Design & Access Statements
What is a Design and Access Statement?
A design and access (DAS) statement is a short report accompanying and supporting a planning application. They provide a framework for applicants to explain how a proposed development is a suitable response to the site and its setting, and demonstrate that it can be adequately accessed by prospective users.
A DAS is required with planning applications for major development – both full and outline. Lower thresholds apply in conservation areas and World Heritage Sites, where some smaller applications must also be accompanied by a DAS. Listed building consent applications must also include a DAS. Applications for waste development, a material change of use, engineering or mining operations do not need to be accompanied by a DAS.
A DAS must explain the design principles and concepts that have been applied to the development. It must also demonstrate how the proposed development’s context has influenced the design. The Statement must explain the applicant’s approach to access and how relevant Local Plan policies have been taken into account, any consultation undertaken in relation to access issues, and how the outcome of this consultation has informed the proposed development. Applicants must also explain how any specific issues which might affect access to the proposed development have been addressed.
The level of detail in a Design and Access Statement should be proportionate to the complexity of the application, but should not be long. For most straightforward planning applications, the DAS may only need to be a page long.
How EN-PLAN can work with you
EN-PLAN are adept in the preparation of a a Design and Access Statements and will work through design process addressing the topics listed where applicable. It should always begin with a thorough site analysis.
1. Site analysis
Local context and character is made up of building styles, their age and architectural character, especially if listed or in a conservation area, heights, scale, massing, rhythm of the street scene, means of access, tree planting,pedestrian routes, public transport services, watercourses, topography and views. The analysis needs to demonstrate an understanding of the wider cont ext before focussing on the site and the appropriate level of design detail.
Does the statement cover these points where applicable?
Does the statement effectively explain the particular character of the local area or listed building?
Does it clearly identify the opportunities and constraints of the site?
2.Design process components
The Statement should explain the design principles and concepts that are to be applied to the particular components of the proposal:
Use - What will the buildings and spaces be used for?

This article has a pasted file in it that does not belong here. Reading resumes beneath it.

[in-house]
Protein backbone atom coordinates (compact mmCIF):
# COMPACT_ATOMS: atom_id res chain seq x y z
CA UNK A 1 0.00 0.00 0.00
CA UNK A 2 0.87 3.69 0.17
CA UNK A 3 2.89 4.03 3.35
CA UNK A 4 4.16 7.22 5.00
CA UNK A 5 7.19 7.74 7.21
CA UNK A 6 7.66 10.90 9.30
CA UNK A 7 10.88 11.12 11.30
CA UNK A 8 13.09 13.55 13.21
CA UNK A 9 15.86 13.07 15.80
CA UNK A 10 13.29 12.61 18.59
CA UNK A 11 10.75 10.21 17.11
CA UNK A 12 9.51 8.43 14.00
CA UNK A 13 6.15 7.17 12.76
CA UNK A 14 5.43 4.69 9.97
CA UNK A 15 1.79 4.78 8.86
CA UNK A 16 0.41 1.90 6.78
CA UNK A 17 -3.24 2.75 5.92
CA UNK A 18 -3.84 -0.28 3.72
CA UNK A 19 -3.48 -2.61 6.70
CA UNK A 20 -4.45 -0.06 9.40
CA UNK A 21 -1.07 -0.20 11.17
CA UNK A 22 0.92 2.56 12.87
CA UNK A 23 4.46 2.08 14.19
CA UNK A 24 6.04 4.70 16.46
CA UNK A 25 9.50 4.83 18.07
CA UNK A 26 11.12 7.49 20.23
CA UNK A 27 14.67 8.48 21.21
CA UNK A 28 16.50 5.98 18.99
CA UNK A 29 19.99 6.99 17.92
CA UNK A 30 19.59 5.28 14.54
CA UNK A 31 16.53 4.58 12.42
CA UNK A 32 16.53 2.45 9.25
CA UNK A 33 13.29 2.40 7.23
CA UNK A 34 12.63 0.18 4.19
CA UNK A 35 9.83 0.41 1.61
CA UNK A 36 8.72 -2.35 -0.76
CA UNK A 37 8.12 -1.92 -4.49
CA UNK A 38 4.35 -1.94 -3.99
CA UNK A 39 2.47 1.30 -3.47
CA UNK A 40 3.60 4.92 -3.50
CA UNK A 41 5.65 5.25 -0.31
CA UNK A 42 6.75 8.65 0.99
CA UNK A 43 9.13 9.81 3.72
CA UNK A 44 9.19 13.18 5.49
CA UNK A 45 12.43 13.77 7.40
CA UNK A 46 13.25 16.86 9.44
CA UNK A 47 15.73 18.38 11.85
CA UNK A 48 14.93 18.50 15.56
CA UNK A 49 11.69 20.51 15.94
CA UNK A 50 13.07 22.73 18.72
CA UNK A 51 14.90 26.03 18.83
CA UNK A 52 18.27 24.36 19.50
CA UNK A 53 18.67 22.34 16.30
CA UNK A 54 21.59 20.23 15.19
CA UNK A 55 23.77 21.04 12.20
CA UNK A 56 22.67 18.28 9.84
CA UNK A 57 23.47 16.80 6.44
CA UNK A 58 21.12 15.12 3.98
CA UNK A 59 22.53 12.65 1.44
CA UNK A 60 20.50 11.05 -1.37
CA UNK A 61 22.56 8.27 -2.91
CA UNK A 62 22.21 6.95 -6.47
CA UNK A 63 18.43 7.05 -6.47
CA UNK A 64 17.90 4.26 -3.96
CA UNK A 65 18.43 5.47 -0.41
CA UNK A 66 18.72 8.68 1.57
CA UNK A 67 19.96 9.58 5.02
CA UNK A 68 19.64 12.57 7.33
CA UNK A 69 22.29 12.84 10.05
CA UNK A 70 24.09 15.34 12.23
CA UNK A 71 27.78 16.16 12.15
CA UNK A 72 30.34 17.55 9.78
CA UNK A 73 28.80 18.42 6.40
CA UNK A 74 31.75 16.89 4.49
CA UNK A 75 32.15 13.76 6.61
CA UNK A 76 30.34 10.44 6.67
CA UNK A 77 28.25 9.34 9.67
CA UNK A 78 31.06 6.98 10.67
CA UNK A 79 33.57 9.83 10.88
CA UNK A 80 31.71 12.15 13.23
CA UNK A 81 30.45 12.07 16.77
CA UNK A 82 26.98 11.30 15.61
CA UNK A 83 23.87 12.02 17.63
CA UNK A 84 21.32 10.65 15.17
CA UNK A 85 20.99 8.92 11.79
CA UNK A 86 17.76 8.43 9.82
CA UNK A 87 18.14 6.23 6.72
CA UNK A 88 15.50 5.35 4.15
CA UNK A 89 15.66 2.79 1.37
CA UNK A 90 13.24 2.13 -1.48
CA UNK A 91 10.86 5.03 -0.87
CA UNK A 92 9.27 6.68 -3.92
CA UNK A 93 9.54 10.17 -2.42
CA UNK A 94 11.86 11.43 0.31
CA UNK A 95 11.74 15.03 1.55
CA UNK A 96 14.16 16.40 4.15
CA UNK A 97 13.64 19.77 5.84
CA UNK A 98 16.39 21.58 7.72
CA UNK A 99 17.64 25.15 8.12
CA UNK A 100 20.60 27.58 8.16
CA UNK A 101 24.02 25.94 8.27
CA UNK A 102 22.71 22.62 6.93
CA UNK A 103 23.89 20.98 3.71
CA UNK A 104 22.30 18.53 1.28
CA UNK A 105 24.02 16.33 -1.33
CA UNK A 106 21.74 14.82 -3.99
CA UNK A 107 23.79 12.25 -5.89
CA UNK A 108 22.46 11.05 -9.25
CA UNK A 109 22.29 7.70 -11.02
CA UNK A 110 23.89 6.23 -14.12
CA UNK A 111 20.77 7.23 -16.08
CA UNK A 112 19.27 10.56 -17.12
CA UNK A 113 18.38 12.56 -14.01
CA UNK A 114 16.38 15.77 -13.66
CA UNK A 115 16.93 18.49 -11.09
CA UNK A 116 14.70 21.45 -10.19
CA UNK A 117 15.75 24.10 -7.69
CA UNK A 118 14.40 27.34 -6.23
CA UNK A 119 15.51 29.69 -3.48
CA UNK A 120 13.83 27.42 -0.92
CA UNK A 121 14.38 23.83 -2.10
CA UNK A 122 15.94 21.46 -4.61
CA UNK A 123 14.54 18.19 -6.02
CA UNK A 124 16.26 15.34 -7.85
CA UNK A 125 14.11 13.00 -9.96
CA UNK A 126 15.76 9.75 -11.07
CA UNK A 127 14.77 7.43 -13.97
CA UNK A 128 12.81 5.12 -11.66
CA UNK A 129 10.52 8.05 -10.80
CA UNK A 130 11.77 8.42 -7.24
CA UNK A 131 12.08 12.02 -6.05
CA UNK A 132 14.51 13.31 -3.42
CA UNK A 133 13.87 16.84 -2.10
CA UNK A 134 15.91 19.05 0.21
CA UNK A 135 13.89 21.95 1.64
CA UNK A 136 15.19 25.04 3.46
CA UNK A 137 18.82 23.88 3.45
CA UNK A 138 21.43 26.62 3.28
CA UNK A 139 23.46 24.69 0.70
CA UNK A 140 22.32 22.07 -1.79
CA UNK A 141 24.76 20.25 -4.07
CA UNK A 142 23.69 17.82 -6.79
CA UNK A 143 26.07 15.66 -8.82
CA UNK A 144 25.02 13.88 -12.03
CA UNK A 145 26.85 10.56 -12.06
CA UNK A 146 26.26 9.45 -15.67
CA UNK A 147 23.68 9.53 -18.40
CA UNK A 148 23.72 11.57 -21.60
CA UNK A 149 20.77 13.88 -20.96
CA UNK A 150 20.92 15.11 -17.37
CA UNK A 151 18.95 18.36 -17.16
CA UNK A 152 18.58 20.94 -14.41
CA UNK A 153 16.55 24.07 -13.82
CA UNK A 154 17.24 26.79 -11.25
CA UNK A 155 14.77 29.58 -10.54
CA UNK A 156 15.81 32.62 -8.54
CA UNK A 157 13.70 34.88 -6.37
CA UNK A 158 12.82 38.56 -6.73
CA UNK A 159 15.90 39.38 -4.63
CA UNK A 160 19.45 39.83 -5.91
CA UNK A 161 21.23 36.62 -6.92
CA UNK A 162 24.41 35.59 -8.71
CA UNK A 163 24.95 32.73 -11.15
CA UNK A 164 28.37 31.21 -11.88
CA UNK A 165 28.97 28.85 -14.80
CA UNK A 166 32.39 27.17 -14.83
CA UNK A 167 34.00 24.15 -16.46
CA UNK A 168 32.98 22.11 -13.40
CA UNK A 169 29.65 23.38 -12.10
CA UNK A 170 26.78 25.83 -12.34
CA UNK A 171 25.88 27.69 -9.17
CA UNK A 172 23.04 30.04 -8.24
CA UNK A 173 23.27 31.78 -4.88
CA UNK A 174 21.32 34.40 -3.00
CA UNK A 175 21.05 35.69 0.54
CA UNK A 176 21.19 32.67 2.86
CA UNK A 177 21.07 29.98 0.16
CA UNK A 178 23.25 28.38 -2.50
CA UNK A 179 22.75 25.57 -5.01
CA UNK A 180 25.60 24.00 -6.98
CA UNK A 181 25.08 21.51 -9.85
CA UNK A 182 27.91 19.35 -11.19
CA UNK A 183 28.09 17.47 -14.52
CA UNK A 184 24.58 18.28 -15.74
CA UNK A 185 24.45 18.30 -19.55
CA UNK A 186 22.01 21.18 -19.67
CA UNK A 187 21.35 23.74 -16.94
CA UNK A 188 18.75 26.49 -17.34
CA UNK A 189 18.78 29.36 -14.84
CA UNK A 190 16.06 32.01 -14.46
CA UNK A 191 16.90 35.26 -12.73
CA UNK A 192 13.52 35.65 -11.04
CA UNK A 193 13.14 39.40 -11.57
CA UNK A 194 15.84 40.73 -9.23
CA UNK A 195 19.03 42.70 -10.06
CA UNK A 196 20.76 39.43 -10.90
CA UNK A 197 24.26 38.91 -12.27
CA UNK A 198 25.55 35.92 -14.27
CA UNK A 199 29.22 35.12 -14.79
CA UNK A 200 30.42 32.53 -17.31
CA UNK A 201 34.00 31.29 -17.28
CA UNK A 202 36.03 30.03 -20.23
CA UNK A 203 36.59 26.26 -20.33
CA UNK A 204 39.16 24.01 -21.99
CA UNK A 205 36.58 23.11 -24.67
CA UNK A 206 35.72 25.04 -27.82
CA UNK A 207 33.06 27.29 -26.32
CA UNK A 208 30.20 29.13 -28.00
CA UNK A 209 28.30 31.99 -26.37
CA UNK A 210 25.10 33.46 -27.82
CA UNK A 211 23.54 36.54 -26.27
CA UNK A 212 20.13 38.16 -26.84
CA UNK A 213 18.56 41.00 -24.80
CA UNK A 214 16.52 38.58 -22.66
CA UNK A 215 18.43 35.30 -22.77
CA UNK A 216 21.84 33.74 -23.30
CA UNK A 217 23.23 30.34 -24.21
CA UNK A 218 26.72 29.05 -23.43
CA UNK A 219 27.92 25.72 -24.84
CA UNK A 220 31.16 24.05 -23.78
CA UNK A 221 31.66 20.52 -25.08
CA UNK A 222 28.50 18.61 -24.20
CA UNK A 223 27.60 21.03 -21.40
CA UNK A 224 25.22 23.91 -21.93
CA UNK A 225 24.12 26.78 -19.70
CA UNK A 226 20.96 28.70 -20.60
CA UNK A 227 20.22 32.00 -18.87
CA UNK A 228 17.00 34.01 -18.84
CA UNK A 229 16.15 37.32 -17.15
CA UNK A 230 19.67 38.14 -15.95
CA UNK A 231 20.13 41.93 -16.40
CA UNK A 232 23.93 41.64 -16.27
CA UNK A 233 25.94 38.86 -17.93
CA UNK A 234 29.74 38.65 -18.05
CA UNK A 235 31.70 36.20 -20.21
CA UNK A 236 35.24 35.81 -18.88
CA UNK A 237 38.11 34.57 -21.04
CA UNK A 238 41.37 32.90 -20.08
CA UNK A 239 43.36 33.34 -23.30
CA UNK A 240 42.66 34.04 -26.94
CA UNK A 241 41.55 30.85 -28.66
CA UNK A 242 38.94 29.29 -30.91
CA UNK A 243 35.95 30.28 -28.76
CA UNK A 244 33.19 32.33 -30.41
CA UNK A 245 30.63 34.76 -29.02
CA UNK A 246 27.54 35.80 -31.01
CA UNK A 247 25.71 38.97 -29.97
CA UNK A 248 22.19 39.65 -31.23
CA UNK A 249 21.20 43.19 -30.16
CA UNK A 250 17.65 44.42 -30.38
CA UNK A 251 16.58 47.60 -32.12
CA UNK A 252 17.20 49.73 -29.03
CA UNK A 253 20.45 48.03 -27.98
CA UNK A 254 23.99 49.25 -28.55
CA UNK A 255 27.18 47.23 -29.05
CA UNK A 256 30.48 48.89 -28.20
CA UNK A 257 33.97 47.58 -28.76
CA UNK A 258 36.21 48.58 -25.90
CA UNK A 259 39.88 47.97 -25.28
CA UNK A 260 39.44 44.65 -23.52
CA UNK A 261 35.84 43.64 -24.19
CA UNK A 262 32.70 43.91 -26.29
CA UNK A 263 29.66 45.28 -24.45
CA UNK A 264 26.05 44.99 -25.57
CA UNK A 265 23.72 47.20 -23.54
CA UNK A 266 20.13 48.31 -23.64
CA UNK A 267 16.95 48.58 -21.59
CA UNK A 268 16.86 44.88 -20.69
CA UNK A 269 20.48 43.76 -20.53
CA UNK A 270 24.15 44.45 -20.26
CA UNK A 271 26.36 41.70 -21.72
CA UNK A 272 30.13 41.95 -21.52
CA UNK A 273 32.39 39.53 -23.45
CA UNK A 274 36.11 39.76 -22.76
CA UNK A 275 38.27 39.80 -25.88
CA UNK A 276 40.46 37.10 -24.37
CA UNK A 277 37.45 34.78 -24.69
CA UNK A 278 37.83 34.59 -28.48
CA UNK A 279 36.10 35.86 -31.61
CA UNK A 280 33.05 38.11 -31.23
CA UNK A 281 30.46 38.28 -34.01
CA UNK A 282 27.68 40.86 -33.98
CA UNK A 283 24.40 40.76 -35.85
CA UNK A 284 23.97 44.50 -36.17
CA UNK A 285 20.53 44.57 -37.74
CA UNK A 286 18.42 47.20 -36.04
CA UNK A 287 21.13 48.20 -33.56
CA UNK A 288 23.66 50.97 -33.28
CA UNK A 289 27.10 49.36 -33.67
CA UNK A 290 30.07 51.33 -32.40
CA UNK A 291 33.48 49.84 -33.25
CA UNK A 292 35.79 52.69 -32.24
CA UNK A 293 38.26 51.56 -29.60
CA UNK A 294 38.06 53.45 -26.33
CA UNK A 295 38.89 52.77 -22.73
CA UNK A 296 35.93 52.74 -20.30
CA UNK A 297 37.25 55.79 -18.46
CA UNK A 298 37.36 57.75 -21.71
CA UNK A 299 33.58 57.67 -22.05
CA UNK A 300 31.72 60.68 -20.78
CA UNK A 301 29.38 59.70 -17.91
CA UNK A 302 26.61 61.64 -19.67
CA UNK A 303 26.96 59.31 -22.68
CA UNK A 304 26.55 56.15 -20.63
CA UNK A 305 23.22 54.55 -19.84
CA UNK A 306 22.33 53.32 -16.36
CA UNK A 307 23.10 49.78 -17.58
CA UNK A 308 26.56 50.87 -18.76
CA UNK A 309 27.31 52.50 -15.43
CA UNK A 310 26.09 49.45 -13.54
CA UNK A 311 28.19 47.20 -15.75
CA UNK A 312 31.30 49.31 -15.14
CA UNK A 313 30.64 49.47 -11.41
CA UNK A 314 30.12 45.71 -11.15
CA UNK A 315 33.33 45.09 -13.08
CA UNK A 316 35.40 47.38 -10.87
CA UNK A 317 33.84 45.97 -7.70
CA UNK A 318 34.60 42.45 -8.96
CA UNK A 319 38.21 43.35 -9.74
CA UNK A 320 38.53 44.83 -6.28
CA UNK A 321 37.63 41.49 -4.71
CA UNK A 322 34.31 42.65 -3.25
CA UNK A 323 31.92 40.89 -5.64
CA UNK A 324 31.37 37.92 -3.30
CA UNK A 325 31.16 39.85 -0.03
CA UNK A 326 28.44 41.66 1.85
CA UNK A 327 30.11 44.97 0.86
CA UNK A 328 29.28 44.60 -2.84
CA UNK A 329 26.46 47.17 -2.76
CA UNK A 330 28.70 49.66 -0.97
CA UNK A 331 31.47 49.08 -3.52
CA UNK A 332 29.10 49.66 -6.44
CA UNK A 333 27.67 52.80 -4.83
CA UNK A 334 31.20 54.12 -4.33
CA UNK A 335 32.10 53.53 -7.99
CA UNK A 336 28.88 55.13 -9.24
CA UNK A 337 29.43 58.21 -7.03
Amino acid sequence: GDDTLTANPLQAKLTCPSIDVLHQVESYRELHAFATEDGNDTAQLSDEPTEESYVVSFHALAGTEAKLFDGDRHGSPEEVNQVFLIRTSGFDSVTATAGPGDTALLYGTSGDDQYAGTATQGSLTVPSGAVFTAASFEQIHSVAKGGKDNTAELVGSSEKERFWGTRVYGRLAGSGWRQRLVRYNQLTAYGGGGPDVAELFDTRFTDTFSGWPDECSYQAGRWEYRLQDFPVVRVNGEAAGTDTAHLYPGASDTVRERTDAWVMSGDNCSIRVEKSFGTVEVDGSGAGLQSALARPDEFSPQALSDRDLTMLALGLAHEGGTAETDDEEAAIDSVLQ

Amount - How much floorspace or how many homes will be built on the site?
Layout - How will the building be arranged on the site and what is its relationship with its neighbours?
Scale - What is the height, width and length of the building?
Landscaping - How will open space be treated?
Appearance - What does the building look like?
Context - How does the building relate to its neighbours?
Consultation - How has the community, for example a local amenity group, been involved?
To be inclusive development should be accessible to all regardless of age, disability, ethnicity or social grouping.
Why have the access points and routes been chosen?
How does the site relate to pedestrian and cycle routes, road layout, local services and public transport provision?
How can everyone get onto the site and into the building?
How is access for emergency services to be provided?
Although not a requirement of the Circular, it may be appropriate to include information about circulation within the building in order to promote inclusive development in line with development plan policies.
4. Design Solution
The design solution is the conclusion to the site analysis and the design process. The Statement should show how the solution has been arrived at. It should answer the following points:
Does the statement explain and justify the proposed development?
Does the layout promote good access into and through the site?
Do the design and materials of the proposed building and landscaping complement the local character and respond positively to the local context?
If in a conservation area, how does it preserve or enhance the character or appearance of the area?
If a listed building, how does it preserve the building’s special architectural or historic interest?
Applicants are positively encouraged to seek pre-application advice and discuss their proposals with planning officers at an early stage. A meeting will only be held after the applicant has completed the site analysis, begun the design process and formulated initial design solutions.
En-Plan Consultants look forward to answering any questions you may have as part of a free no obligation consultation to begin the planning and development process.